Local statistics in natural scenes predict the saliency of synthetic textures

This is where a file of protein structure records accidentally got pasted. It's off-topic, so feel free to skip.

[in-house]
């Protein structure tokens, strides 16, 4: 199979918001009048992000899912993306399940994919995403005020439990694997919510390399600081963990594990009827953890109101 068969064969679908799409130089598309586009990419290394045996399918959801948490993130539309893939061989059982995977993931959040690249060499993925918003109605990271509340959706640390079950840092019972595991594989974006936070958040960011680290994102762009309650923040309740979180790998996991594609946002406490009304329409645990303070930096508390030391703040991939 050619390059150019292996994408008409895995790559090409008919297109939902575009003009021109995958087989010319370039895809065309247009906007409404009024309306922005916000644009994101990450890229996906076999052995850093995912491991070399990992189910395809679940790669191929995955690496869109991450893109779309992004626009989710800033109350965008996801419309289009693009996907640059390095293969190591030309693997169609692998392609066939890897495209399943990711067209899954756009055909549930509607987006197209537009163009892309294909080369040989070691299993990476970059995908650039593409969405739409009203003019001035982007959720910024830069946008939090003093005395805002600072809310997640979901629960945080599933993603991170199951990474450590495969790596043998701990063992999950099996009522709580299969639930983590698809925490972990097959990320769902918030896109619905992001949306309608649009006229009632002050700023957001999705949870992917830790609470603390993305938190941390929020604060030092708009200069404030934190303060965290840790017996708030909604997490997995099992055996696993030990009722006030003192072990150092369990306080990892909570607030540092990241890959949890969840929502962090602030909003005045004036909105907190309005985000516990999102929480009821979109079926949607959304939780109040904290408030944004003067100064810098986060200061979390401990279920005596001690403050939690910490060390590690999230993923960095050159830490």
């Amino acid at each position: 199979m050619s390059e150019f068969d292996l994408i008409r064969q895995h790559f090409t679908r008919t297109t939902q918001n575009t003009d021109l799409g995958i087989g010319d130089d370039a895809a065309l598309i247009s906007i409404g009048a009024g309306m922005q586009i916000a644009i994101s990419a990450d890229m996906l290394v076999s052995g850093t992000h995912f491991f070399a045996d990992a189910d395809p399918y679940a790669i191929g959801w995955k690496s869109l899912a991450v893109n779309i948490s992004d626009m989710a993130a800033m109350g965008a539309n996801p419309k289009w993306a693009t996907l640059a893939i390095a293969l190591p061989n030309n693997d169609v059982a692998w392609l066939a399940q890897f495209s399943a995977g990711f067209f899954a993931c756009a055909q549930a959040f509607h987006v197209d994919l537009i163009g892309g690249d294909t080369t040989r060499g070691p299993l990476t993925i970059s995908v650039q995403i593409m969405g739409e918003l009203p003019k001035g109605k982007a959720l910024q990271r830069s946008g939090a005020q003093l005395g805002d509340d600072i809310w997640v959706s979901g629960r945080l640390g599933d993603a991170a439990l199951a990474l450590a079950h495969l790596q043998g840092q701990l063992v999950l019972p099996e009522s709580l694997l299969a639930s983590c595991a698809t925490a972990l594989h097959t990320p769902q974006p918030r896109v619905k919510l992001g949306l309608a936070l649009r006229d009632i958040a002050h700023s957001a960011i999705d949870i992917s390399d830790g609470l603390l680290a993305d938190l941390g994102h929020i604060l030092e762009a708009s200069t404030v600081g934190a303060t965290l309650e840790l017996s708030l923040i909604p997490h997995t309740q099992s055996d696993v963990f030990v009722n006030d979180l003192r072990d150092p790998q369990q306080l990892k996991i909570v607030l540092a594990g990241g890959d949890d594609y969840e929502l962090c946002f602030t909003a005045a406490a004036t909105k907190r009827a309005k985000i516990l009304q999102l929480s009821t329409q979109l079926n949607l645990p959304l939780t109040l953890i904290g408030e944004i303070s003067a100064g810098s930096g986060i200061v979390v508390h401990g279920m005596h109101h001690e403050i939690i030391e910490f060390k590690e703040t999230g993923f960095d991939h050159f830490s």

The visual system is challenged with extracting and representing behaviorally relevant information contained in natural inputs of great complexity and detail. This task begins in the sensory periphery: retinal receptive fields and circuits are matched to the first and second-order statistical structure of natural inputs. This matching enables the retina to remove stimulus components that are predictable (and therefore uninformative), and primarily transmit what is unpredictable (and therefore informative). Here we show that this design principle applies to more complex aspects of natural scenes, and to central visual processing. We do this by classifying high-order statistics of natural scenes according to whether they are uninformative vs. informative. We find that the uninformative ones are perceptually nonsalient, while the informative ones are highly salient, and correspond to previously identified perceptual mechanisms whose neural basis is likely central. Our results suggest that the principle of efficient coding not only accounts for filtering operations in the sensory periphery, but also shapes subsequent stages of sensory processing that are sensitive to high-order image statistics.